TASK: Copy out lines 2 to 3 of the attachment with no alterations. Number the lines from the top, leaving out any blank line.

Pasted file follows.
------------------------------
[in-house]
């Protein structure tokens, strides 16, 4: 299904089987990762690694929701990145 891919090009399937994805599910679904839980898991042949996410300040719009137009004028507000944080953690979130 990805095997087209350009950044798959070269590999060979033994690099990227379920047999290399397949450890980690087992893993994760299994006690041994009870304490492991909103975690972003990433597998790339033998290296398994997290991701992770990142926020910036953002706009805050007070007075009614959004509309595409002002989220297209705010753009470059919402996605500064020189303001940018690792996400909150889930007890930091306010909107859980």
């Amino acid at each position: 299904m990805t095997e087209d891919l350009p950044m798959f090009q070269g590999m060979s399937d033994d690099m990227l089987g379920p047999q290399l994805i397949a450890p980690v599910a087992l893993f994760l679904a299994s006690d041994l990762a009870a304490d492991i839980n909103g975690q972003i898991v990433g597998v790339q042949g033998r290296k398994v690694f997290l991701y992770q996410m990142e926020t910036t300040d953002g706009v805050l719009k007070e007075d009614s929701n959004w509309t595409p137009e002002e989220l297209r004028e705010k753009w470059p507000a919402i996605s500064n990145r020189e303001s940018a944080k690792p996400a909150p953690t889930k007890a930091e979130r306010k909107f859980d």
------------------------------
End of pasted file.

């Protein structure tokens, strides 16, 4: 299904089987990762690694929701990145 891919090009399937994805599910679904839980898991042949996410300040719009137009004028507000944080953690979130 990805095997087209350009950044798959070269590999060979033994690099990227379920047999290399397949450890980690087992893993994760299994006690041994009870304490492991909103975690972003990433597998790339033998290296398994997290991701992770990142926020910036953002706009805050007070007075009614959004509309595409002002989220297209705010753009470059919402996605500064020189303001940018690792996400909150889930007890930091306010909107859980």
């Amino acid at each position: 299904m990805t095997e087209d891919l350009p950044m798959f090009q070269g590999m060979s399937d033994d690099m990227l089987g379920p047999q290399l994805i397949a450890p980690v599910a087992l893993f994760l679904a299994s006690d041994l990762a009870a304490d492991i839980n909103g975690q972003i898991v990433g597998v790339q042949g033998r290296k398994v690694f997290l991701y992770q996410m990142e926020t910036t300040d953002g706009v805050l719009k007070e007075d009614s929701n959004w509309t595409p137009e002002e989220l297209r004028e705010k753009w470059p507000a919402i996605s500064n990145r020189e303001s940018a944080k690792p996400a909150p953690t889930k007890a930091e979130r306010k909107f859980d």